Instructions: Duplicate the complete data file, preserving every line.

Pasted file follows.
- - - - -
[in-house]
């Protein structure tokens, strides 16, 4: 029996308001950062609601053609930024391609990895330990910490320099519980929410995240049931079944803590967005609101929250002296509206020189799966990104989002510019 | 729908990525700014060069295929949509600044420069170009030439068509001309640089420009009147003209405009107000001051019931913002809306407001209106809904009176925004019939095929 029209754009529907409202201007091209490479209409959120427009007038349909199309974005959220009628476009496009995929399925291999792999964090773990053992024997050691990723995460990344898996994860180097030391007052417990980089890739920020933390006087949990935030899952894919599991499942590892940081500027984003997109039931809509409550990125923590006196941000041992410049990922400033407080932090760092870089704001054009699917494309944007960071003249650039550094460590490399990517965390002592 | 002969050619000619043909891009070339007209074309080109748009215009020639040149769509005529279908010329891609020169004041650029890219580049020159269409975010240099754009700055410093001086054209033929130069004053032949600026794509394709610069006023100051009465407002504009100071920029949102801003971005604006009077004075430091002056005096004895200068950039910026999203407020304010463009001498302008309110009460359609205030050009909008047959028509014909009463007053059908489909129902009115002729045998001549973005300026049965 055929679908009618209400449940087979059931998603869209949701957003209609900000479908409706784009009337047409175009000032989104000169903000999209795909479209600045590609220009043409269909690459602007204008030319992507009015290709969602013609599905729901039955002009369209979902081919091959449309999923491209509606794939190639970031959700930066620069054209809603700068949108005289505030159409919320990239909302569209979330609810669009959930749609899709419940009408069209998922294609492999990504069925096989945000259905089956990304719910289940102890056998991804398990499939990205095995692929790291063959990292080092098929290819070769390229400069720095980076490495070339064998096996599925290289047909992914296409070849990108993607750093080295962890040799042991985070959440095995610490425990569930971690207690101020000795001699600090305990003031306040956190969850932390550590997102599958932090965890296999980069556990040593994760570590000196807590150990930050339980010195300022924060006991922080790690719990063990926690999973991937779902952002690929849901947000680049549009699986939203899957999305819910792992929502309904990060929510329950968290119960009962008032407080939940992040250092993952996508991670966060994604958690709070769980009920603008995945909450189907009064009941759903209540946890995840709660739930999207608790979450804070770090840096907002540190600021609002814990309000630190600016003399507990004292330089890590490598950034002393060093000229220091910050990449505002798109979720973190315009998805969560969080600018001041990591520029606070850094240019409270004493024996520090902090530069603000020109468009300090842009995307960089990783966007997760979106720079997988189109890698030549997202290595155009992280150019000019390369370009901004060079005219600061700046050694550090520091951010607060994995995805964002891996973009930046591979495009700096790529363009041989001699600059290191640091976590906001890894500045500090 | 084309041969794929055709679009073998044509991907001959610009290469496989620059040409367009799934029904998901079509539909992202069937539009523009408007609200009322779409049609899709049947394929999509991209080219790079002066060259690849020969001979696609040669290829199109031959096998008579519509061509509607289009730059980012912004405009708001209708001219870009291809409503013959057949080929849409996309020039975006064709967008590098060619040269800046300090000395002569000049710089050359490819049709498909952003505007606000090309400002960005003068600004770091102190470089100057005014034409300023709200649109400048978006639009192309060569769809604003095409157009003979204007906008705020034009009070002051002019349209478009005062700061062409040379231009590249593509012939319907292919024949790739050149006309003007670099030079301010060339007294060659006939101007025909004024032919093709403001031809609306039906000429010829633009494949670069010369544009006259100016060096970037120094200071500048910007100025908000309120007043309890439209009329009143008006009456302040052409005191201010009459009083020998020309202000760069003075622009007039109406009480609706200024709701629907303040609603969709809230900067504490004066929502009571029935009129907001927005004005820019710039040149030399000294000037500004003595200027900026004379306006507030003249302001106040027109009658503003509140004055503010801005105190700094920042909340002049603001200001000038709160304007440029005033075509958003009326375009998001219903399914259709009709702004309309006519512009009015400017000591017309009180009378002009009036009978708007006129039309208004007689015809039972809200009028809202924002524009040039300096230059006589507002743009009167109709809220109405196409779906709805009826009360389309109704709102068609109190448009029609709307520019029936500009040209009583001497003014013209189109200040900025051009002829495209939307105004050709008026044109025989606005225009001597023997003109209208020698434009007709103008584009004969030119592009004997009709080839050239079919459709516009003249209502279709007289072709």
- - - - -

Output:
[in-house]
């Protein structure tokens, strides 16, 4: 029996308001950062609601053609930024391609990895330990910490320099519980929410995240049931079944803590967005609101929250002296509206020189799966990104989002510019 | 729908990525700014060069295929949509600044420069170009030439068509001309640089420009009147003209405009107000001051019931913002809306407001209106809904009176925004019939095929 029209754009529907409202201007091209490479209409959120427009007038349909199309974005959220009628476009496009995929399925291999792999964090773990053992024997050691990723995460990344898996994860180097030391007052417990980089890739920020933390006087949990935030899952894919599991499942590892940081500027984003997109039931809509409550990125923590006196941000041992410049990922400033407080932090760092870089704001054009699917494309944007960071003249650039550094460590490399990517965390002592 | 002969050619000619043909891009070339007209074309080109748009215009020639040149769509005529279908010329891609020169004041650029890219580049020159269409975010240099754009700055410093001086054209033929130069004053032949600026794509394709610069006023100051009465407002504009100071920029949102801003971005604006009077004075430091002056005096004895200068950039910026999203407020304010463009001498302008309110009460359609205030050009909008047959028509014909009463007053059908489909129902009115002729045998001549973005300026049965 055929679908009618209400449940087979059931998603869209949701957003209609900000479908409706784009009337047409175009000032989104000169903000999209795909479209600045590609220009043409269909690459602007204008030319992507009015290709969602013609599905729901039955002009369209979902081919091959449309999923491209509606794939190639970031959700930066620069054209809603700068949108005289505030159409919320990239909302569209979330609810669009959930749609899709419940009408069209998922294609492999990504069925096989945000259905089956990304719910289940102890056998991804398990499939990205095995692929790291063959990292080092098929290819070769390229400069720095980076490495070339064998096996599925290289047909992914296409070849990108993607750093080295962890040799042991985070959440095995610490425990569930971690207690101020000795001699600090305990003031306040956190969850932390550590997102599958932090965890296999980069556990040593994760570590000196807590150990930050339980010195300022924060006991922080790690719990063990926690999973991937779902952002690929849901947000680049549009699986939203899957999305819910792992929502309904990060929510329950968290119960009962008032407080939940992040250092993952996508991670966060994604958690709070769980009920603008995945909450189907009064009941759903209540946890995840709660739930999207608790979450804070770090840096907002540190600021609002814990309000630190600016003399507990004292330089890590490598950034002393060093000229220091910050990449505002798109979720973190315009998805969560969080600018001041990591520029606070850094240019409270004493024996520090902090530069603000020109468009300090842009995307960089990783966007997760979106720079997988189109890698030549997202290595155009992280150019000019390369370009901004060079005219600061700046050694550090520091951010607060994995995805964002891996973009930046591979495009700096790529363009041989001699600059290191640091976590906001890894500045500090 | 084309041969794929055709679009073998044509991907001959610009290469496989620059040409367009799934029904998901079509539909992202069937539009523009408007609200009322779409049609899709049947394929999509991209080219790079002066060259690849020969001979696609040669290829199109031959096998008579519509061509509607289009730059980012912004405009708001209708001219870009291809409503013959057949080929849409996309020039975006064709967008590098060619040269800046300090000395002569000049710089050359490819049709498909952003505007606000090309400002960005003068600004770091102190470089100057005014034409300023709200649109400048978006639009192309060569769809604003095409157009003979204007906008705020034009009070002051002019349209478009005062700061062409040379231009590249593509012939319907292919024949790739050149006309003007670099030079301010060339007294060659006939101007025909004024032919093709403001031809609306039906000429010829633009494949670069010369544009006259100016060096970037120094200071500048910007100025908000309120007043309890439209009329009143008006009456302040052409005191201010009459009083020998020309202000760069003075622009007039109406009480609706200024709701629907303040609603969709809230900067504490004066929502009571029935009129907001927005004005820019710039040149030399000294000037500004003595200027900026004379306006507030003249302001106040027109009658503003509140004055503010801005105190700094920042909340002049603001200001000038709160304007440029005033075509958003009326375009998001219903399914259709009709702004309309006519512009009015400017000591017309009180009378002009009036009978708007006129039309208004007689015809039972809200009028809202924002524009040039300096230059006589507002743009009167109709809220109405196409779906709805009826009360389309109704709102068609109190448009029609709307520019029936500009040209009583001497003014013209189109200040900025051009002829495209939307105004050709008026044109025989606005225009001597023997003109209208020698434009007709103008584009004969030119592009004997009709080839050239079919459709516009003249209502279709007289072709």